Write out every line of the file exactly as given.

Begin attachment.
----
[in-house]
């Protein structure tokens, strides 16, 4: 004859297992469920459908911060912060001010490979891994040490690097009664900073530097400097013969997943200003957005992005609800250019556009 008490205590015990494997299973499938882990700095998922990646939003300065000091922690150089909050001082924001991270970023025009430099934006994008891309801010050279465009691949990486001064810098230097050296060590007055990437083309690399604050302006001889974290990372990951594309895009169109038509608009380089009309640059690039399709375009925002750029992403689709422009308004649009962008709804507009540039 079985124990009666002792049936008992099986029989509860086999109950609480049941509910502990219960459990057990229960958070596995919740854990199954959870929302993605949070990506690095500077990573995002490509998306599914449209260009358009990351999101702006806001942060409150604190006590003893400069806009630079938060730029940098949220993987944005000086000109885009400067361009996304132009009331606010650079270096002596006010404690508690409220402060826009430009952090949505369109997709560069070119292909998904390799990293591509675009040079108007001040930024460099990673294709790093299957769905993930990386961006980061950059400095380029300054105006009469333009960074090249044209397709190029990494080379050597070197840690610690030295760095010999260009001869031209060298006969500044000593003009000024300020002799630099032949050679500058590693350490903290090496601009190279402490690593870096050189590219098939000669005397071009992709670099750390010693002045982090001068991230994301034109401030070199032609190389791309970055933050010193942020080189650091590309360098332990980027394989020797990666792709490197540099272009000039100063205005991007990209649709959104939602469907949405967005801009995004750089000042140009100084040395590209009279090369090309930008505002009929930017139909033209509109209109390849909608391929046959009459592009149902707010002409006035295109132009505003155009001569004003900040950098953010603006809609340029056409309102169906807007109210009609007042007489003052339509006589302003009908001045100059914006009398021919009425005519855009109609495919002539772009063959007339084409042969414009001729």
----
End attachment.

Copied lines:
[in-house]
């Protein structure tokens, strides 16, 4: 004859297992469920459908911060912060001010490979891994040490690097009664900073530097400097013969997943200003957005992005609800250019556009 008490205590015990494997299973499938882990700095998922990646939003300065000091922690150089909050001082924001991270970023025009430099934006994008891309801010050279465009691949990486001064810098230097050296060590007055990437083309690399604050302006001889974290990372990951594309895009169109038509608009380089009309640059690039399709375009925002750029992403689709422009308004649009962008709804507009540039 079985124990009666002792049936008992099986029989509860086999109950609480049941509910502990219960459990057990229960958070596995919740854990199954959870929302993605949070990506690095500077990573995002490509998306599914449209260009358009990351999101702006806001942060409150604190006590003893400069806009630079938060730029940098949220993987944005000086000109885009400067361009996304132009009331606010650079270096002596006010404690508690409220402060826009430009952090949505369109997709560069070119292909998904390799990293591509675009040079108007001040930024460099990673294709790093299957769905993930990386961006980061950059400095380029300054105006009469333009960074090249044209397709190029990494080379050597070197840690610690030295760095010999260009001869031209060298006969500044000593003009000024300020002799630099032949050679500058590693350490903290090496601009190279402490690593870096050189590219098939000669005397071009992709670099750390010693002045982090001068991230994301034109401030070199032609190389791309970055933050010193942020080189650091590309360098332990980027394989020797990666792709490197540099272009000039100063205005991007990209649709959104939602469907949405967005801009995004750089000042140009100084040395590209009279090369090309930008505002009929930017139909033209509109209109390849909608391929046959009459592009149902707010002409006035295109132009505003155009001569004003900040950098953010603006809609340029056409309102169906807007109210009609007042007489003052339509006589302003009908001045100059914006009398021919009425005519855009109609495919002539772009063959007339084409042969414009001729």